Lawyers for marketing representative Gina Ford are preparing to ramp up the legal battle with her former client, basketball star Zion Williamson, and others in Williamson’s orbit. The discovery process in her suit against the former Blue Devil is likely to extend beyond his family and include deposing legendary Duke coach Mike Krzyzewski, the attorneys told Sports Illustrated Monday.
“We are setting depositions as we speak,” said attorney Alvin Pittman. “We can assure you that we are about to hit the road of discovery like you wouldn’t believe.”
Asked specifically if they intend to depose Krzyzewski, the winningest coach in men’s NCAA Division I basketball history, fellow attorney Willie Gary said, “We are leaving no stones unturned, if you get my message.”
Williamson sued Ford and her company, Prime Sports Marketing, last June in an attempt to terminate his representation agreement with her. Several weeks after entering into his agreement with Ford, Williamson changed course and signed with the mammoth Creative Artists Agency, claiming that his contract with Prime Sports was void because it violated North Carolina's Uniform Athlete Agents Act. Prime Sports is not certified as a registered athlete agent in North Carolina.
Ford then sued Williamson for breach of contract and is seeking $100 million in punitive damages. This is discovery process is part of that suit. The goal of these discovery questions, according to Pittman and Gary, is to prove that Williamson was receiving impermissible benefits that voided his status as an eligible NCAA “student-athlete” and thus he was not covered by the Uniform Athlete Agents Act.
Last week, Ford’s attorneys filed a Request For Admission interrogatory in Miami-Dade Circuit Court seeking information from Williamson and his family regarding the player’s high school years and single season at Duke. Specifically, they requested admissions from Williamson, his mother, Sharonda Sampson, and his stepfather, Lee Anderson, about demanding and receiving what would have been impermissible benefits under NCAA rules from representatives of Duke, Nike and Adidas, plus at least one unnamed agent.
That Request For Admission became public Sunday. “We are seeking to get honest answers with pertinent information, under penalty of perjury,” Pittman said.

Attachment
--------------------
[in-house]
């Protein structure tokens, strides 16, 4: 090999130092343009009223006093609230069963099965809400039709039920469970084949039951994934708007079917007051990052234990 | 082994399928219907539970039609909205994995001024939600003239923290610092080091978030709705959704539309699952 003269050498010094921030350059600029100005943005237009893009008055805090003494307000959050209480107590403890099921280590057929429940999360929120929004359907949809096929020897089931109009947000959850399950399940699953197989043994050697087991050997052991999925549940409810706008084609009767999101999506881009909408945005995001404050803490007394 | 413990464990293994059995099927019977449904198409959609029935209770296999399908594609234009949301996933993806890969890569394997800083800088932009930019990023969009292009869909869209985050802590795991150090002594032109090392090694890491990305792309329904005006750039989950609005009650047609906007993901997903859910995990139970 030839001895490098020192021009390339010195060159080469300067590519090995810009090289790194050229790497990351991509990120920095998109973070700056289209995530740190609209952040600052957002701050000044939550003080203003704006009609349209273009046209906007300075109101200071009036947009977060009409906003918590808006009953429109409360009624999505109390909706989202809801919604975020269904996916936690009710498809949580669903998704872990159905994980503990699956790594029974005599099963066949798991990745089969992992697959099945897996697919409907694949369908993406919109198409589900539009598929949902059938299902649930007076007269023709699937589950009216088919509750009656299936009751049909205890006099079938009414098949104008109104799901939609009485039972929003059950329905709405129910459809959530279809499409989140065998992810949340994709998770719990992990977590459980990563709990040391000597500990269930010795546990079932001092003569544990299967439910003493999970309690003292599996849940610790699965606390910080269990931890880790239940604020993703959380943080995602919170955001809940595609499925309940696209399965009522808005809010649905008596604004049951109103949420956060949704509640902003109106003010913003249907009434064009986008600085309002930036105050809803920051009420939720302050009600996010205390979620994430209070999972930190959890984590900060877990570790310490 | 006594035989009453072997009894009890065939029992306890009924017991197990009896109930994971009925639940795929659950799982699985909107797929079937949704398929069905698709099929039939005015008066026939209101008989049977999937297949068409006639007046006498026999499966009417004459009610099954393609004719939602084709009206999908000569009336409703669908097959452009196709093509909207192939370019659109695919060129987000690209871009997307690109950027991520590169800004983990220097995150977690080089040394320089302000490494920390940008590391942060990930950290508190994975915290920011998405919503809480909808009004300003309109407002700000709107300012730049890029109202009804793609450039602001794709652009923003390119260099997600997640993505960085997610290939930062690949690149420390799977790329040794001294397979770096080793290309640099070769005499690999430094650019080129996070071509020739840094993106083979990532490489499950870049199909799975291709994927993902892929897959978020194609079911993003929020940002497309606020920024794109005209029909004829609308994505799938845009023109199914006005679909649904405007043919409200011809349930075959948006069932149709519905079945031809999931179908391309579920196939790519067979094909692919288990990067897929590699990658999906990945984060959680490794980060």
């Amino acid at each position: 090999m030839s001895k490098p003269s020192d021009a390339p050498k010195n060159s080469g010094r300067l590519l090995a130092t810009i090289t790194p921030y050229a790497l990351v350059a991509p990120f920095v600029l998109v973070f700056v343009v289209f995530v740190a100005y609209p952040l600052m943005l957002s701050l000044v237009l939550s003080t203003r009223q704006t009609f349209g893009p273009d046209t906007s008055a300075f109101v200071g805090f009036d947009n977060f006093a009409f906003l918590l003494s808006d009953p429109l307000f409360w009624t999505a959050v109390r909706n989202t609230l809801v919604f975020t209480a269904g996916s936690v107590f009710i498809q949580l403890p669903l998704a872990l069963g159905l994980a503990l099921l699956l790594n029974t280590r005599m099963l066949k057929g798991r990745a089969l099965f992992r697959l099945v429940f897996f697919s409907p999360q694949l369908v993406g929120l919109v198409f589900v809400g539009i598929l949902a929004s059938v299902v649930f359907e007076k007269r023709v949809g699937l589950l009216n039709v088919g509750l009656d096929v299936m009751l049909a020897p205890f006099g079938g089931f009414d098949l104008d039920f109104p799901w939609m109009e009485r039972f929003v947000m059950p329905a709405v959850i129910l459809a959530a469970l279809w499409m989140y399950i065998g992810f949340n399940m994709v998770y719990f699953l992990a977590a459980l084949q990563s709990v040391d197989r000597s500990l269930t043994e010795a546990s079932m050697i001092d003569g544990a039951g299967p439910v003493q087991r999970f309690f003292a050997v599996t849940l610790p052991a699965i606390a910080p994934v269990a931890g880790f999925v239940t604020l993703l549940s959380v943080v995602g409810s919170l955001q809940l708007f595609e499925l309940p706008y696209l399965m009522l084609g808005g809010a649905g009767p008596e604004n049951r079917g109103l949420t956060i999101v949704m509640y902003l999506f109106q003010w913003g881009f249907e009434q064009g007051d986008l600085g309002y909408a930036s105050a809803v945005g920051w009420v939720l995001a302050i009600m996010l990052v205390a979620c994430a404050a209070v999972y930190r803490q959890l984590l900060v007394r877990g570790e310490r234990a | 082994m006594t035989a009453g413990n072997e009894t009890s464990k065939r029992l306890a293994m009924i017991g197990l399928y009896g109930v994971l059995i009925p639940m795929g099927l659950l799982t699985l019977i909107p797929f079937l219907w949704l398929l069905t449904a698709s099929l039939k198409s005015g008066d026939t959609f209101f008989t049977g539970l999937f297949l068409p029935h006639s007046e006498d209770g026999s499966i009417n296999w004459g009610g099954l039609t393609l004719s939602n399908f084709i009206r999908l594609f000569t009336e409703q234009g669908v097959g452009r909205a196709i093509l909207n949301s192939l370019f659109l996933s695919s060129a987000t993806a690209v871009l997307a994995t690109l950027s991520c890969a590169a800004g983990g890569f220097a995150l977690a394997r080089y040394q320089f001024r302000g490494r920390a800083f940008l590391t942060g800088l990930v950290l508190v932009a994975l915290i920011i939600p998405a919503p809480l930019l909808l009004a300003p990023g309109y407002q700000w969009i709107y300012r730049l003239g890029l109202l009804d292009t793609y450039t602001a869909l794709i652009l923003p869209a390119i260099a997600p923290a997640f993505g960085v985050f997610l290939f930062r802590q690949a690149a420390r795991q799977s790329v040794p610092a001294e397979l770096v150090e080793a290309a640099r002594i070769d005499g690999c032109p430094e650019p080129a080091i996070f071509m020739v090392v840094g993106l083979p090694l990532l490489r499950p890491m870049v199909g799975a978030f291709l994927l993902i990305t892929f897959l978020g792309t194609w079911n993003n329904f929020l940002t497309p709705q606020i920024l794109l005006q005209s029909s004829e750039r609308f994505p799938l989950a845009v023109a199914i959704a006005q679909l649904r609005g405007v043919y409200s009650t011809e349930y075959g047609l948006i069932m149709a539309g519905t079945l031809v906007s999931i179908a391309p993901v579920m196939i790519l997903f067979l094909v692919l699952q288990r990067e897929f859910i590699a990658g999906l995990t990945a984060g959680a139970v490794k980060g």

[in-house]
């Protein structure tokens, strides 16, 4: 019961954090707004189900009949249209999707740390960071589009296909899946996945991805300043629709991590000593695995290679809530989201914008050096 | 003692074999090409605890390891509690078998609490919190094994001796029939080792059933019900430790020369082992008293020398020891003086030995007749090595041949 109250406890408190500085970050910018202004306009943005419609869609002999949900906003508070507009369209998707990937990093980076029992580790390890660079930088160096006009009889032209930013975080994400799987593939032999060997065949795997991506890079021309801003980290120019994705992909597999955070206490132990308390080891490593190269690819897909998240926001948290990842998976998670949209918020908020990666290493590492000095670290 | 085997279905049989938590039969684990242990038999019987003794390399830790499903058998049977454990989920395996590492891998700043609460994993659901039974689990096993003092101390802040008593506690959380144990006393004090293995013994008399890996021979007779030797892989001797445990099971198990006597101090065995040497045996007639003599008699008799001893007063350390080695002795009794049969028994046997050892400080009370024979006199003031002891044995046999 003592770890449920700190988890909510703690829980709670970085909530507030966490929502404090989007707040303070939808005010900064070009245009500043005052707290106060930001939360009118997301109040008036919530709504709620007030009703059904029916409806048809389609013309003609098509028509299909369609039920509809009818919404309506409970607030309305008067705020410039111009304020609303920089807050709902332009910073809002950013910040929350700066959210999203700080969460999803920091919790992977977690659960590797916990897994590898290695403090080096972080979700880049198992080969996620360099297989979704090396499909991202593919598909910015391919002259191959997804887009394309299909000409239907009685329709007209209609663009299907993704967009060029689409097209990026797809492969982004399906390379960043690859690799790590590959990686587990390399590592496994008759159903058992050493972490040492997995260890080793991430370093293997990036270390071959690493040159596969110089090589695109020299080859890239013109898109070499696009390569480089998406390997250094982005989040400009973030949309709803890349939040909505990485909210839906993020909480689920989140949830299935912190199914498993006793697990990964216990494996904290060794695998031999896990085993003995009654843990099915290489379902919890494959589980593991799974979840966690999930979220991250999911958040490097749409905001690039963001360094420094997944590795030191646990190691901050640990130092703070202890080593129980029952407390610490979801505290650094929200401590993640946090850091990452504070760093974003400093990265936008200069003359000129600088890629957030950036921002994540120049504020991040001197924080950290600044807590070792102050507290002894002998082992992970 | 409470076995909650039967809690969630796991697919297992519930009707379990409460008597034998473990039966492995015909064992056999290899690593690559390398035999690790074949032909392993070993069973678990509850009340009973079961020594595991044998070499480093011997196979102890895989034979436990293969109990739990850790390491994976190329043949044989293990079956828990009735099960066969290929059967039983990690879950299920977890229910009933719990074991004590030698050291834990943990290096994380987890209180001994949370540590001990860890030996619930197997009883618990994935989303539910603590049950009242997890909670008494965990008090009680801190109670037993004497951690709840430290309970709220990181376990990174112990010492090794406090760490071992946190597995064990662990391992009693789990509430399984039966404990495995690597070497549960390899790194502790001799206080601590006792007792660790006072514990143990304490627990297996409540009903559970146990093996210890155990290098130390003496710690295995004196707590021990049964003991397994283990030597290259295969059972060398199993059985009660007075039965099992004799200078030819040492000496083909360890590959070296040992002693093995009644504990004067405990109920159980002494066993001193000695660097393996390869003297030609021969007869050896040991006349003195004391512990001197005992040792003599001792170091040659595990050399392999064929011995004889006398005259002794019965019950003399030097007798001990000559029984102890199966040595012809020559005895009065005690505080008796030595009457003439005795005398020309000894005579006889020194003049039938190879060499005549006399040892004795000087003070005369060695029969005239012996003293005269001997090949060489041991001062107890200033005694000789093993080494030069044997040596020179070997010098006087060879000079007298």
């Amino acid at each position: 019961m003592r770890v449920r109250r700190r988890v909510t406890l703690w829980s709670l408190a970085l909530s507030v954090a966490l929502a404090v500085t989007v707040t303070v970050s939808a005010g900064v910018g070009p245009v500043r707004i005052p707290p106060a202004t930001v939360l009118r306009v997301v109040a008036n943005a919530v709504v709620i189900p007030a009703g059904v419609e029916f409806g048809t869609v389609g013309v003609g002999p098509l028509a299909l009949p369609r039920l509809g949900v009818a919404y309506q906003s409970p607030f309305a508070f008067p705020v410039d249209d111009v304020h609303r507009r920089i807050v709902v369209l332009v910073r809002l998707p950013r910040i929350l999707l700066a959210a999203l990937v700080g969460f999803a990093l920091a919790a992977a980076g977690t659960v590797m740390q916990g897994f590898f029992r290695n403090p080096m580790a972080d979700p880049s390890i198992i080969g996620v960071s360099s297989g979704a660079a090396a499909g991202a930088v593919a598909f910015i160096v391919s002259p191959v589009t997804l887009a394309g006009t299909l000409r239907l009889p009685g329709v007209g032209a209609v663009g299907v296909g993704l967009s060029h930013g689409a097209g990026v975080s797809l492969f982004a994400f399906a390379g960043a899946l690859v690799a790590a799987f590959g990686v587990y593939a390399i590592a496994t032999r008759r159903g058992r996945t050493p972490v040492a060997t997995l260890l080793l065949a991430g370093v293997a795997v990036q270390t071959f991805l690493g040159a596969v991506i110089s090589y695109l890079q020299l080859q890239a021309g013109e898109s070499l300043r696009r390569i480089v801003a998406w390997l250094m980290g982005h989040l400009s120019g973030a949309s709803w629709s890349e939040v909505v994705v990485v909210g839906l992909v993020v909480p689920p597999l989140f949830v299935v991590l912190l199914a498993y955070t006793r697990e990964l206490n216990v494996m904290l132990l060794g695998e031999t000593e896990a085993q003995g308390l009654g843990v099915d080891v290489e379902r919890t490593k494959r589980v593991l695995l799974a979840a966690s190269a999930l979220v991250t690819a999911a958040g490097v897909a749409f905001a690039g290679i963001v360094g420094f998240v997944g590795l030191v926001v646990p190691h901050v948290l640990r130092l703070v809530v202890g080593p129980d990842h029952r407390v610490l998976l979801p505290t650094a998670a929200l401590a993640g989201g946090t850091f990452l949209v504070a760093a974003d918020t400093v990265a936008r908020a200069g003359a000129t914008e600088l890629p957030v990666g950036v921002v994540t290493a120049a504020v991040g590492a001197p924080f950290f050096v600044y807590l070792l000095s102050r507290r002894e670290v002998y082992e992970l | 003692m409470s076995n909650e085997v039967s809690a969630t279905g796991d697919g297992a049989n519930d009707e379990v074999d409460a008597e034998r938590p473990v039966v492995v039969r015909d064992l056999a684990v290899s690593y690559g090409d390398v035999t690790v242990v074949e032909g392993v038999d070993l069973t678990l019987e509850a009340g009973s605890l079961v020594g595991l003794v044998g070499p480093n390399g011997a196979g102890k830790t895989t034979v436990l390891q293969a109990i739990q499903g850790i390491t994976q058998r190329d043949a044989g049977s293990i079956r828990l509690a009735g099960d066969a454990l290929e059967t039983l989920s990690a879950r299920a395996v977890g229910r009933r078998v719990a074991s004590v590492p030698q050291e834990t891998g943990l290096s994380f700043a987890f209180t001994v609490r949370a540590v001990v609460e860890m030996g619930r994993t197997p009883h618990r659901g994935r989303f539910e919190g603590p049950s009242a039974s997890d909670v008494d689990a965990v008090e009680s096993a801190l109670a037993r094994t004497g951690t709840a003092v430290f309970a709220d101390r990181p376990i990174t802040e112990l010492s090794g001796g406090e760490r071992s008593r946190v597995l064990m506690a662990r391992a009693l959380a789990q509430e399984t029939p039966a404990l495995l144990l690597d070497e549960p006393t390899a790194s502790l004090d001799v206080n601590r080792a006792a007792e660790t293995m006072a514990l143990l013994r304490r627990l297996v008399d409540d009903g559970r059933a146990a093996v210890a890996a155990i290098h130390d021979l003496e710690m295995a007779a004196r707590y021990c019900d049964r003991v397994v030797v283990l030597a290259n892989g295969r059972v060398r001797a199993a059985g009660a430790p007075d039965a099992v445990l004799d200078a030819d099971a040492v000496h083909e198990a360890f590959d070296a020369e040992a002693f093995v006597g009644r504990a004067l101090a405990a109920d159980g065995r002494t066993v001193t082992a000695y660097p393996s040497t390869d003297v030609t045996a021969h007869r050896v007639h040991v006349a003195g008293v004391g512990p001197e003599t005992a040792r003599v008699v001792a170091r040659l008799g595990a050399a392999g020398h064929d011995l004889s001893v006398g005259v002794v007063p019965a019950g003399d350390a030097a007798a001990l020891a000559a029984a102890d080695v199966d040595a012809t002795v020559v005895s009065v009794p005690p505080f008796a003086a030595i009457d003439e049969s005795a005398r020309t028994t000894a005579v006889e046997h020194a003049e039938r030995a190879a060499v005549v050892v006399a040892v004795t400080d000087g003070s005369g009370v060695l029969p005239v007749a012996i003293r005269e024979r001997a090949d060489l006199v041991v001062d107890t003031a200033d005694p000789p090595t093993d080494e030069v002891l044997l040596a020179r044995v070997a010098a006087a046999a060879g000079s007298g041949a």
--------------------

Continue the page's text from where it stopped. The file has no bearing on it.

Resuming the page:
Among the information Pittman and fellow attorney Willie Gary said they are seeking involves gifts, money, housing and potentially an automobile received by Williamson or his family.
“We’re seeking information on everything,” Gary said. “The house, the car, everything.”
Among the specific questions from Ford’s attorneys that were asked of Williamson in a separate filing last week:
- “What was your temporary address of Sharonda Sampson and Lee Anderson (your mother and step-father, respectively) during the time that you attended Duke?”
- “Who owned the house at which Sharonda Sampson and Lee Anderson … lived during the time that you attended Duke?”
- “Fully state all facts that show how Sharonda Sampson and Lee Anderson … found and paid-for the house in which they lived during the time that you attended Duke.”
- “Identify by Landlord Name, address, telephone number, and monthly rental rate, the property that you, and your family lived in during your attendance of Duke University.”
Williamson’s family relocated from Spartanburg, S.C., to Durham, N.C., while Zion was a college student. Sources previously told Sports Illustrated that the NCAA investigated the family’s living arrangement in Durham.
On Sunday, Duke referred to its statement from January 2020 regarding investigations of Williamson’s amateur status during the 2018–19 season: “As soon as Duke was made aware of any allegation that might have affected Zion Williamson’s eligibility, we conducted a thorough and objective investigation which was directed by individuals outside the athletics department. We found no evidence to support any allegation. Zion thrived as both a student and an athlete at Duke, and always conducted himself with integrity and purpose.”
This is the third public controversy pertaining to what impermissible benefits Williamson may have received during his brief tenure at Duke.
His name memorably came up in federal court in 2018, during one of the trials focused on corruption in college basketball. A transcript of a wiretapped call between Kansas assistant coach Kurtis Townsend and Adidas consultant Merl Code was read in court in October 2018.
Code explained what Williamson’s stepfather was asking for in Zion’s recruitment: “I know what he’s asking for. He’s asking for opportunities from an occupational perspective, he’s asking for cash in the pocket and he’s asking for housing for him and his family.”
Townsend responded: “I’ve got to just try to work and figure out a way because if that’s what it takes to get him here for 10 months, we’re going to have to do it some way.”
That conversation is part of one of five Level One allegations the NCAA levied against Kansas. (Though NCAA Enforcement noted that it was not alleging that Code made an offer of a recruiting inducement, just an impermissible contact.)
A later filing in federal court on behalf of celebrity attorney Michael Avenatti included text conversations between Nike officials about being “willing to do … whatever may be needed” to make sure Williamson wore their brand of shoes and apparel. The price tag at that point was at least $35,000, according to the text exchange.
Those controversies will be fair game for Ford’s attorneys as they attempt to build a case against Zion Williamson.
“She played by the rules,” Pittman said of Ford's contract with Williamson. “They willfully discharged her for no reason.”